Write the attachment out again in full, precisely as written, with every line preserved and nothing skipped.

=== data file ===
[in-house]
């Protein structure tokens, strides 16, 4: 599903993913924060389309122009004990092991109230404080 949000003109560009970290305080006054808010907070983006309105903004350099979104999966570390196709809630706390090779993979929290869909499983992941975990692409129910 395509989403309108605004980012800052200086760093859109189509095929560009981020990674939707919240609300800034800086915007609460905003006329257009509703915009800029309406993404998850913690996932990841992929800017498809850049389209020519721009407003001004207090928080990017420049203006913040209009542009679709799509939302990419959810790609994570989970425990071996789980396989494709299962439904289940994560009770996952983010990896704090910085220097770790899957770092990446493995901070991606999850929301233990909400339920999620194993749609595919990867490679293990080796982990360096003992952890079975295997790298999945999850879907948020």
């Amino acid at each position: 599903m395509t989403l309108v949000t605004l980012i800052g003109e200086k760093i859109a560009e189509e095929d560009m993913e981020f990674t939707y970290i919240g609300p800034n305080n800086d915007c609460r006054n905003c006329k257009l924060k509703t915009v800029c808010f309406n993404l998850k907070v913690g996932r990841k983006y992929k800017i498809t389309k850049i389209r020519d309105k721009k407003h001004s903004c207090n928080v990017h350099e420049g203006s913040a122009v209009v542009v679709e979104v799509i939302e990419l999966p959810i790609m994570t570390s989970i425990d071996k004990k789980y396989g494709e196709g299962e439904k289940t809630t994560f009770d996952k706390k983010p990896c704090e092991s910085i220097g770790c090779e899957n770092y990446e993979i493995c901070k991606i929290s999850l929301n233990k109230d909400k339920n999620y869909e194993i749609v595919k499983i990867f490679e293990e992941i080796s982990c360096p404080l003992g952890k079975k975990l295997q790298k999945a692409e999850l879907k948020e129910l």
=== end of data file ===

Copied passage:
[in-house]
């Protein structure tokens, strides 16, 4: 599903993913924060389309122009004990092991109230404080 949000003109560009970290305080006054808010907070983006309105903004350099979104999966570390196709809630706390090779993979929290869909499983992941975990692409129910 395509989403309108605004980012800052200086760093859109189509095929560009981020990674939707919240609300800034800086915007609460905003006329257009509703915009800029309406993404998850913690996932990841992929800017498809850049389209020519721009407003001004207090928080990017420049203006913040209009542009679709799509939302990419959810790609994570989970425990071996789980396989494709299962439904289940994560009770996952983010990896704090910085220097770790899957770092990446493995901070991606999850929301233990909400339920999620194993749609595919990867490679293990080796982990360096003992952890079975295997790298999945999850879907948020």
């Amino acid at each position: 599903m395509t989403l309108v949000t605004l980012i800052g003109e200086k760093i859109a560009e189509e095929d560009m993913e981020f990674t939707y970290i919240g609300p800034n305080n800086d915007c609460r006054n905003c006329k257009l924060k509703t915009v800029c808010f309406n993404l998850k907070v913690g996932r990841k983006y992929k800017i498809t389309k850049i389209r020519d309105k721009k407003h001004s903004c207090n928080v990017h350099e420049g203006s913040a122009v209009v542009v679709e979104v799509i939302e990419l999966p959810i790609m994570t570390s989970i425990d071996k004990k789980y396989g494709e196709g299962e439904k289940t809630t994560f009770d996952k706390k983010p990896c704090e092991s910085i220097g770790c090779e899957n770092y990446e993979i493995c901070k991606i929290s999850l929301n233990k109230d909400k339920n999620y869909e194993i749609v595919k499983i990867f490679e293990e992941i080796s982990c360096p404080l003992g952890k079975k975990l295997q790298k999945a692409e999850l879907k948020e129910l």